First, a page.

Downing Street and senior civil servants were so fearful that Scotland’s independence referendum could have sparked the breakup of the UK that they requested the Queen to publicly intervene in the closing days of the campaign, a Whitehall source says.
The intervention by
Queen Elizabeth II, 88, was scrupulously crafted by her private
secretary and Britain’s chief civil servant, a Guardian report
The delicately worded plea was constructed in the final phase of
the Scottish independence campaign, as Downing Street faced what
a senior Whitehall source told the paper was a
“meltdown.” Fears ran high in Westminster as polls
revealed amplifying support for the pro-independence camp, the
Behind-the-scenes discussions between Britain’s Cabinet Secretary
Sir Jeremy Heywood and the Queen’s private secretary Sir
Christopher Geidt led to the Queen’s rare public plea, the
Four days prior to the September 18 referendum, the influential
Monarch pleaded with Scots to “think very carefully” on
their way to the ballot box.
A high-level Whitehall source who spoke exclusively to the paper
said the government hoped the tense negotiations that preceded
the Queen’s cautionary words would serve as a warning to Scots
they faced a decision “filled with foreboding.”
The Whitehall official’s disclosure echoed criticism directed at
the British establishment regarding “Project Fear,” as
it was dubbed by advocates of Scottish independence.
The strategic project was characterized by a ferocious media
campaign, and relentless fearmongering stemming from the City of
London and Westminster’s political elite. But few expected its
tendrils to infiltrate Buckingham Palace.
As the Scottish independence campaign drew to a close, the
Queen’s unusual disclosure came as a surprise to many who noted
her mostly impartial 62-year reign.
Referencing the prospect of Scottish independence while
addressing a well-wisher after Sunday service near her historic
Balmoral estate in northwest Scotland, the Queen said: “Well,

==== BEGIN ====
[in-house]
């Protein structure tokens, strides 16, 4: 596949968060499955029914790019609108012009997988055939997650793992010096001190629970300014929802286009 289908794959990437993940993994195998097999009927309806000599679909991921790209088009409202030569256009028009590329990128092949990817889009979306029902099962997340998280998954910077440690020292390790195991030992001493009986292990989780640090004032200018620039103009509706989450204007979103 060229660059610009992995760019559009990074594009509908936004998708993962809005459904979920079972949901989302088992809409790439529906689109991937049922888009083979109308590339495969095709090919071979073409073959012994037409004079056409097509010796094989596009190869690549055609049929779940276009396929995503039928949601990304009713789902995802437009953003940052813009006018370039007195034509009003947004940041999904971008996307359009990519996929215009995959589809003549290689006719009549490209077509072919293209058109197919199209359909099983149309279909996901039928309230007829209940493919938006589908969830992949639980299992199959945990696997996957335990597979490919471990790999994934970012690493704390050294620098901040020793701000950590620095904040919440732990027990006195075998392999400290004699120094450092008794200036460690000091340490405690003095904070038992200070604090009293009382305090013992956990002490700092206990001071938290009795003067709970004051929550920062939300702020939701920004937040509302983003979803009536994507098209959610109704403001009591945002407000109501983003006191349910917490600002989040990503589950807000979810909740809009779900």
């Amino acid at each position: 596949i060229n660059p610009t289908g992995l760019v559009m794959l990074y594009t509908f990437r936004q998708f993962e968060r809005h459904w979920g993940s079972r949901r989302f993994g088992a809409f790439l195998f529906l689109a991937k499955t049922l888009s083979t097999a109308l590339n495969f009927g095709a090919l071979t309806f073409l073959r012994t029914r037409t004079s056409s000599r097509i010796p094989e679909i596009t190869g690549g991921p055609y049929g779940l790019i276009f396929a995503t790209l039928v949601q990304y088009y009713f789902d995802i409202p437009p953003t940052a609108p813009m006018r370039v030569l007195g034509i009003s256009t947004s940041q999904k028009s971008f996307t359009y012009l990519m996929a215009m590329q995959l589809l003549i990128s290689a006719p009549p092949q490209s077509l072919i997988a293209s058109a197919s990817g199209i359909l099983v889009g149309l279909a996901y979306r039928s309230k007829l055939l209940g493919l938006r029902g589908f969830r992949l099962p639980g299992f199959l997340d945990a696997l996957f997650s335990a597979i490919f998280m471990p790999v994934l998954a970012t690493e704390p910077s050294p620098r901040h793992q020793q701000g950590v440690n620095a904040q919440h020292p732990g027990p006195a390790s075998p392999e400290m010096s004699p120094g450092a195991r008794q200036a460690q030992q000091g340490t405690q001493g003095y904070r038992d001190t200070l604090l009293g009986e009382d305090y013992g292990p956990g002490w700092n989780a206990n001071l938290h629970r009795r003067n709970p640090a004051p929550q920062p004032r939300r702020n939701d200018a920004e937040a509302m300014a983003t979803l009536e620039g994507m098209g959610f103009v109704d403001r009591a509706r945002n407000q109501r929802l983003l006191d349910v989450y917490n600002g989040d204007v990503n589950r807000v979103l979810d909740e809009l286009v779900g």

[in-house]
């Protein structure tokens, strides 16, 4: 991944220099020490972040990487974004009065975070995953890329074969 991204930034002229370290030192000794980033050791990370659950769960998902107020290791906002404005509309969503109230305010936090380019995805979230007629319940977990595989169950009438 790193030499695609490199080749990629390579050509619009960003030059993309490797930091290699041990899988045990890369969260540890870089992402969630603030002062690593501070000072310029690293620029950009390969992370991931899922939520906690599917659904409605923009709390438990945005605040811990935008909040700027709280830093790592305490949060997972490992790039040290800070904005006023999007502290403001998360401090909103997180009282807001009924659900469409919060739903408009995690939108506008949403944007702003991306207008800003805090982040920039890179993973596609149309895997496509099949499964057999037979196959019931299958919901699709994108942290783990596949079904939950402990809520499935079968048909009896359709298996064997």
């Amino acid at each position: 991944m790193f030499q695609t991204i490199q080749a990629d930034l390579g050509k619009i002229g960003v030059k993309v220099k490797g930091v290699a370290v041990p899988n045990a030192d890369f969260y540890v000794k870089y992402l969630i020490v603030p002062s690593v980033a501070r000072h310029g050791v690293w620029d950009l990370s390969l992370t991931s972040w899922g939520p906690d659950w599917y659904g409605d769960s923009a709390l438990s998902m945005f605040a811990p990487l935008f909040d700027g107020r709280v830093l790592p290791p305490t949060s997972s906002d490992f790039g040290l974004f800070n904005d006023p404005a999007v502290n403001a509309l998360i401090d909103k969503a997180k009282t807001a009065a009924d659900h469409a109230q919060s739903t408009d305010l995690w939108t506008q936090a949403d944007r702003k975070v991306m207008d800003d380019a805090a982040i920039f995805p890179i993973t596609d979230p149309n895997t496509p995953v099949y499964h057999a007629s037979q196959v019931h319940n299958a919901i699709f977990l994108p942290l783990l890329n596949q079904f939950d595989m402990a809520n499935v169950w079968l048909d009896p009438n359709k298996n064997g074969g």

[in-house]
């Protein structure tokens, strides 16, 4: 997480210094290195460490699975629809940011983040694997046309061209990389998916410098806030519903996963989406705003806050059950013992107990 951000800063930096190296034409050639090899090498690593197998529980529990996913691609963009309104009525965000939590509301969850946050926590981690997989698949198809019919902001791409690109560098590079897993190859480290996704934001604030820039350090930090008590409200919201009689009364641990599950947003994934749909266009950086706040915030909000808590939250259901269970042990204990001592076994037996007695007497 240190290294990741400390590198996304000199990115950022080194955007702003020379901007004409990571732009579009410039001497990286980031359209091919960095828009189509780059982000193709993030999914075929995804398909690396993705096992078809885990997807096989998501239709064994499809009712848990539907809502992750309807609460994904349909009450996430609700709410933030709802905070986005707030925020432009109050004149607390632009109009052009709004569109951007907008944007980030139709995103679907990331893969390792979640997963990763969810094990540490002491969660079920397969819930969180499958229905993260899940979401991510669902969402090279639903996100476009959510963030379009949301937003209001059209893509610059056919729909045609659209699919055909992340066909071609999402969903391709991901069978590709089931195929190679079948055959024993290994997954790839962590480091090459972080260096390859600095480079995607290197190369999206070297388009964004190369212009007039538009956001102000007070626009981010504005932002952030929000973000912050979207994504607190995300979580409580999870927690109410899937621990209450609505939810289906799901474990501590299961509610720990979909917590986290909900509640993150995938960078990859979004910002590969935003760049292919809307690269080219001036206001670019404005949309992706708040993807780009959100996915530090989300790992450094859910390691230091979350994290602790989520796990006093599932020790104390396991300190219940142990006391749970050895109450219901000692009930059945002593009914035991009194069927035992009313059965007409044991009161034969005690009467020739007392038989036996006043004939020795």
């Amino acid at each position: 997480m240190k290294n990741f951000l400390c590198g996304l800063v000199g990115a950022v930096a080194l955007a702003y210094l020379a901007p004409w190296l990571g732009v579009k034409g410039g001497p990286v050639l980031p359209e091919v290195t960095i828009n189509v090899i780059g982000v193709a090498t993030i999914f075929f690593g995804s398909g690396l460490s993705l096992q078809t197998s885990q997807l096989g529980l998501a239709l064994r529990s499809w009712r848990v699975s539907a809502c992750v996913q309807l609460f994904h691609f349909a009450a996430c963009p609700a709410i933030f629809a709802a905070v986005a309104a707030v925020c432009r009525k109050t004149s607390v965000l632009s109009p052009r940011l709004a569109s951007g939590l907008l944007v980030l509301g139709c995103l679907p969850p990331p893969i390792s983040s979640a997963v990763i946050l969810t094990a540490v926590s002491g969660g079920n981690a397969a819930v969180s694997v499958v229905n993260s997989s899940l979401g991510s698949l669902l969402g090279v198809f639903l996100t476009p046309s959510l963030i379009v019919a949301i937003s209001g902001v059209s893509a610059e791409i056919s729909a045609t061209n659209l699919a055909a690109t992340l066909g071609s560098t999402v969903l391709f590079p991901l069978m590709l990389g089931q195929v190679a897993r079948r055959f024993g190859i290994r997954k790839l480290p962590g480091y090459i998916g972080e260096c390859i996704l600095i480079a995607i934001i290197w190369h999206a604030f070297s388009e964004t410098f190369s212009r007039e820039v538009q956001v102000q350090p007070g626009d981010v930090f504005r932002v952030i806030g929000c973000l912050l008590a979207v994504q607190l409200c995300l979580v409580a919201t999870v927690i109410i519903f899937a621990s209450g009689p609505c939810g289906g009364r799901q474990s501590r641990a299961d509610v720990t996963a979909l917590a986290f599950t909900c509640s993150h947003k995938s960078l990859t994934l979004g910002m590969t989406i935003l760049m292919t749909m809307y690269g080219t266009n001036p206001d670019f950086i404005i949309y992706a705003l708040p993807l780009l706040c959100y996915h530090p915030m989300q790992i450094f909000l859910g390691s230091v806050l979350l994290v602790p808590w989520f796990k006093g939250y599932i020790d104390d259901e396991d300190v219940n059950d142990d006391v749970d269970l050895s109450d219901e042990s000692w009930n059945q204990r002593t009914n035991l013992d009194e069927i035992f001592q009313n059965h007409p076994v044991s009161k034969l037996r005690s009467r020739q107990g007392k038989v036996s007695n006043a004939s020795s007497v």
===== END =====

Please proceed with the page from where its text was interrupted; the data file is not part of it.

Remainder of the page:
I hope people will think very carefully about the future.”
A seamless design
The strategic intervention was concocted by senior civil servants
following Prime Minister David Cameron’s growing concerns the
pro-independence Yes camp were gaining an ominous degree of
ground in the final stretch of the campaign.
As the countdown to the referendum progressed, Whitehall figures
allegedly told Buckingham Palace that a few careful words offered
by the Queen would help matters.
As part of this plan, Geidt and Heywood are thought to have
devised the phrase she later uttered. While shrouded in a veil of
neutrality, the words ultimately indicate the Queen's support for
The Guardian’s Whitehall source told the paper the intervention
was meticulously calibrated.
“She knew exactly what she was doing, which is, there are two
possible responses on the referendum. Either one, you buy into
this is a fantastic festival of democracy, or two, you suggest
this is a decision filled with foreboding.”
“So by saying I hope people will think carefully you imply
the second … Without her taking a side, it cast just the right
element of doubt over the nature of the decision.”
Advocates of Scottish independence claim “Project Fear”
was a scrupulously designed establishment scheme created to
ensure the union remained intact.
Whether the Queen’s intervention was an explicit extension of
this pro-union strategy is a matter of conjecture. But the
possibility has not been ruled out.
The No campaign’s relentless forecasts of economic peril,
dwindling national security, an EU membership in jeopardy, and
ruptured NATO relations ultimately overpowered the
pro-independence movement’s messages of positivity, hope and
empowerment. Many argue “Project Fear” was central to
In the wake of a referendum that almost terminated a 307-year-old
political union, Westminster still faces many challenges.
The Yes campaign’s vision of Scotland as a Scandinavian-style
state characterized by inclusivity, egalitarianism, nuclear
disarmament and clean energy has been denounced by critics as
utopian. However, an appetite for independence remains rife
across many parts of Scotland and is unlikely to wane.
Buckingham Palace declined to comment on Geidt and Heywood’s
alleged discussions concerning the Queen’s intervention.
A Cabinet Office spokeswoman also declined to comment,
emphasizing the body does not publicly discuss correspondence
“between the Queen’s private secretary and civil